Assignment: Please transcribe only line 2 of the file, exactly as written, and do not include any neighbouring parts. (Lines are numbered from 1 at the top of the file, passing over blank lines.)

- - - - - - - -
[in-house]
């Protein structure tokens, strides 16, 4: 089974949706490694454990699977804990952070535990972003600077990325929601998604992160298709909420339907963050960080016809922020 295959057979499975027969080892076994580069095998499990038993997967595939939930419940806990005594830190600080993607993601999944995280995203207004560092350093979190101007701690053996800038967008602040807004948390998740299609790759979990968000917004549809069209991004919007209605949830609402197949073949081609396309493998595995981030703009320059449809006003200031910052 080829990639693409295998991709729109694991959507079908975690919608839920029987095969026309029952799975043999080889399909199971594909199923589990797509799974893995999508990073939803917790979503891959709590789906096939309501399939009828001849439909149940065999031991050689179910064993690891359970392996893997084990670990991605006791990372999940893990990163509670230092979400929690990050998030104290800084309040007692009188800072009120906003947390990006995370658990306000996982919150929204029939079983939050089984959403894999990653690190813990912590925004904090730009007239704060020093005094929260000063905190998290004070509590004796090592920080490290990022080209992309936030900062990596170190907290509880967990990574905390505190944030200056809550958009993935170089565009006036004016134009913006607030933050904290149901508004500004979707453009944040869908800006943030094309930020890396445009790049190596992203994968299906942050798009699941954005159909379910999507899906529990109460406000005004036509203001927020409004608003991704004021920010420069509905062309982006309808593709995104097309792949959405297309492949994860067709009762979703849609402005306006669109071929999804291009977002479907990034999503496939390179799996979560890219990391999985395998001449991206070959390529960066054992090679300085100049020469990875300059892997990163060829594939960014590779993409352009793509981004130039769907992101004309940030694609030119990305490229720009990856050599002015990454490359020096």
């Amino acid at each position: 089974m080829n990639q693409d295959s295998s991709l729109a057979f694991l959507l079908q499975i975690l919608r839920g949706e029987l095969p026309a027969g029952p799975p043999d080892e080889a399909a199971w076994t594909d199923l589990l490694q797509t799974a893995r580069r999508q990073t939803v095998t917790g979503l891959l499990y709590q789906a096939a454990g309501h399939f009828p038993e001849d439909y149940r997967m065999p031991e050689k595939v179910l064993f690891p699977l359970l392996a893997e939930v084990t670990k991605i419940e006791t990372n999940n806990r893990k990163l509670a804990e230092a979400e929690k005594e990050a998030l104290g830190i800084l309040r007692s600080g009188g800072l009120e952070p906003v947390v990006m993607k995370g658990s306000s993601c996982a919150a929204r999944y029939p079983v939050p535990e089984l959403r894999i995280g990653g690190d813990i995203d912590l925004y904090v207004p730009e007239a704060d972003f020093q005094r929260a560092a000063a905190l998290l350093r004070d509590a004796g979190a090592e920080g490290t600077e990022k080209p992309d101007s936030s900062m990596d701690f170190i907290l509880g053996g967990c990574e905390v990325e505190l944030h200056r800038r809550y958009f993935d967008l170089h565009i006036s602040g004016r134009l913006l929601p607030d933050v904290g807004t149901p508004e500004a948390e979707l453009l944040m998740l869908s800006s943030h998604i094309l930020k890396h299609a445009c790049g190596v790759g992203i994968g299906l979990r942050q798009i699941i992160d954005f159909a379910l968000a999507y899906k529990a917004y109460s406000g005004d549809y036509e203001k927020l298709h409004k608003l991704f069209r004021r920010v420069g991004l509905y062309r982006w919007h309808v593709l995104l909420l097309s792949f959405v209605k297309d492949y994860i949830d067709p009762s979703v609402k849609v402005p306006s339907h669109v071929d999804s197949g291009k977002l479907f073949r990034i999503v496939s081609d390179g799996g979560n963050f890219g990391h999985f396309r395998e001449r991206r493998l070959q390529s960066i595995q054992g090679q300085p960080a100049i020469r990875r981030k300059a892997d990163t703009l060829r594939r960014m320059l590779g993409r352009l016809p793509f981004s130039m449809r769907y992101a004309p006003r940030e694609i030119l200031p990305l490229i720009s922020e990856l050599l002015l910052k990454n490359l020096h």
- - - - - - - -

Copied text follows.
């Protein structure tokens, strides 16, 4: 089974949706490694454990699977804990952070535990972003600077990325929601998604992160298709909420339907963050960080016809922020 295959057979499975027969080892076994580069095998499990038993997967595939939930419940806990005594830190600080993607993601999944995280995203207004560092350093979190101007701690053996800038967008602040807004948390998740299609790759979990968000917004549809069209991004919007209605949830609402197949073949081609396309493998595995981030703009320059449809006003200031910052 080829990639693409295998991709729109694991959507079908975690919608839920029987095969026309029952799975043999080889399909199971594909199923589990797509799974893995999508990073939803917790979503891959709590789906096939309501399939009828001849439909149940065999031991050689179910064993690891359970392996893997084990670990991605006791990372999940893990990163509670230092979400929690990050998030104290800084309040007692009188800072009120906003947390990006995370658990306000996982919150929204029939079983939050089984959403894999990653690190813990912590925004904090730009007239704060020093005094929260000063905190998290004070509590004796090592920080490290990022080209992309936030900062990596170190907290509880967990990574905390505190944030200056809550958009993935170089565009006036004016134009913006607030933050904290149901508004500004979707453009944040869908800006943030094309930020890396445009790049190596992203994968299906942050798009699941954005159909379910999507899906529990109460406000005004036509203001927020409004608003991704004021920010420069509905062309982006309808593709995104097309792949959405297309492949994860067709009762979703849609402005306006669109071929999804291009977002479907990034999503496939390179799996979560890219990391999985395998001449991206070959390529960066054992090679300085100049020469990875300059892997990163060829594939960014590779993409352009793509981004130039769907992101004309940030694609030119990305490229720009990856050599002015990454490359020096």